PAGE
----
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Department of Philosophy / Programs / Graduate Program / Graduate Courses Offered

Graduate Courses Offered

Graduate Courses

PHH 5105r. Greek Philosophy (3). Detailed study of Plato, Aristotle, or one of the schools or divisions of ancient thought (pre-Socratics, Stoicism, etc.). May be repeated to a maximum of twelve semester hours.

PHH 5405r. Modern Philosophy (3). A critical study of selected major western philosophers of the seventeenth and eighteenth centuries, with an emphasis on logic, epistemology, and metaphysics. May be repeated to a maximum of twelve semester hours.

PHH 5505r. 19th-Century Philosophy (3). A study of either a major philosopher (e.g., Hegel, Marx, Mill) or philosophic movement (e.g., idealism, positivism, Marxism) of the nineteenth century. May be repeated to a maximum of twelve semester hours.

PHH 5609r. Contemporary Philosophy (3). A detailed critical examination of selected figures and topics in twentieth-century philosophy. May be repeated to a maximum of twelve semester hours.

PHH 6009r. Studies in the History of Philosophy (3). A course on major philosophers and trends that may bridge or extend over more than one distinct chronological period. May be repeated to a maximum of twelve semester hours.

PHI 5135. Modern Logic I (3). Prerequisite: PHI 3130, equivalent, or instructor permission. A course in the metatheory of first order logic. A mastery of the syntax and semantics of, and a natural deduction system for, first order logic is presumed. Among other results, the soundness and completeness of such a natural deduction system, and Gödel's first incompleteness theorem, are proved.

PHI 5136r. Modern Logic II (3). Prerequisite: PHI 3130, or equivalent; or instructor permission. An exploration of one or more non-classical logics, such as intuitionistic, many-valued, modal, provability, quantum, relevance, and tense. A mastery of the syntax and semantics of, and a natural deduction system for, first order logic is presumed. May be repeated to a maximum of twelve semester hours.

PHI 5555. Core Course in Metaphysics and Epistemology (3). This course is a broad survey in contemporary metaphysics and epistemology requiring intensive study of works by such influential 20th-century analytic philosophers as Quine and Kripke. A selection of the following topics are covered: existence, identity, modality, universals, causation, free will, truth, the mind-body problem, theories of knowledge, skepticism, and naturalized epistemology.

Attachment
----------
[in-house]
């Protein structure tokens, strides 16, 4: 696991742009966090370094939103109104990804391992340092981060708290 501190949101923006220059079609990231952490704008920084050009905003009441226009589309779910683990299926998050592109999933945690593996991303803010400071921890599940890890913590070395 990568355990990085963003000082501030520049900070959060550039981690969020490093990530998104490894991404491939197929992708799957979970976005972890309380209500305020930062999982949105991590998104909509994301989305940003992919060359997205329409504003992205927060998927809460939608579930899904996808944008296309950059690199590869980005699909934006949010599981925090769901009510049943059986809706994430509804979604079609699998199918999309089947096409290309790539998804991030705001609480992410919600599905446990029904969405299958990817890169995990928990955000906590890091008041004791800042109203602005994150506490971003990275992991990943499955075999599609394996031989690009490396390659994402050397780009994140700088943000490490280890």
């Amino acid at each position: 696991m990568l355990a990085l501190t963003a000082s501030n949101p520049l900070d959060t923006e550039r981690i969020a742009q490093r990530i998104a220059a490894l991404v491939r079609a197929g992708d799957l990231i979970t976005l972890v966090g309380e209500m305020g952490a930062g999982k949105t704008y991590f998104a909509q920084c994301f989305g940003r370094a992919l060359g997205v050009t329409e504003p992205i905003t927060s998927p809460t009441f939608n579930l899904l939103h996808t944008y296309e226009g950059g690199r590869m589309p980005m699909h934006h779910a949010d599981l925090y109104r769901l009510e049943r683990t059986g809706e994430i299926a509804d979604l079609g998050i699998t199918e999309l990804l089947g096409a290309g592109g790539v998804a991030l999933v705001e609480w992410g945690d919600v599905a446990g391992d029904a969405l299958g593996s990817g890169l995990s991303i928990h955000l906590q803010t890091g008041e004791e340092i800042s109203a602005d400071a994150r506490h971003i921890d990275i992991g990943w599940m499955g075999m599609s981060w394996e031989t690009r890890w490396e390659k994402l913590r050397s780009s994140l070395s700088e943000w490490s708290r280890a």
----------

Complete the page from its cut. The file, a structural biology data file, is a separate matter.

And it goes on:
PHI 5665. Core Course in Ethics (3). This course examines normative ethics and metaethics, including such topics as consequentialism, contractualism, deontology, divine command theory,expressivism, intuitionism, and realism. The survey also includes reference to historical figures such as Socrates, Plato, Aristotle, Hobbes, Hume, Kant, Bentham, and Mill.

PHI 5934r. Topics in Philosophy (3). A variable content research seminar on selected philosophical problems. May be repeated to a maximum of twelve semester hours.

PHI 5956. Introduction to Philosophical Methods (3). Prerequisite: Instructor permission required. An introduction for graduate students that offers a critical review and analysis of various techniques of philosophical writing (e.g., textual interpretation, argument analysis, commentary on a philosophical paper). This is a writing-intensive course of varying content.

PHI 5998r. Tutorial in Philosophy (1–3). Critical readings and discussions of important classical and contemporary philosophical texts. Variable content. Variable credit: one to two semester hours for a reading course; three semester hours for a reading course with substantial writing. Repeatable with the instructor permission to a maximum of twelve semester hours.

PHI 6205r Philosophical Logic (3). Prerequisite: PHI 3130, equivalent; or instructor permission. An exploration of philosophical issues concerning logic and its applications. Topics such as counterfactuals; logical consequence; the range and nature of quantification; the relation of logic to language and thought; the relation of logic to mathematics; truth; vagueness. A mastery of the syntax and semantics of, and a natural deduction system for, first order logic is presumed. May be repeated to a maximum of twelve semester hours.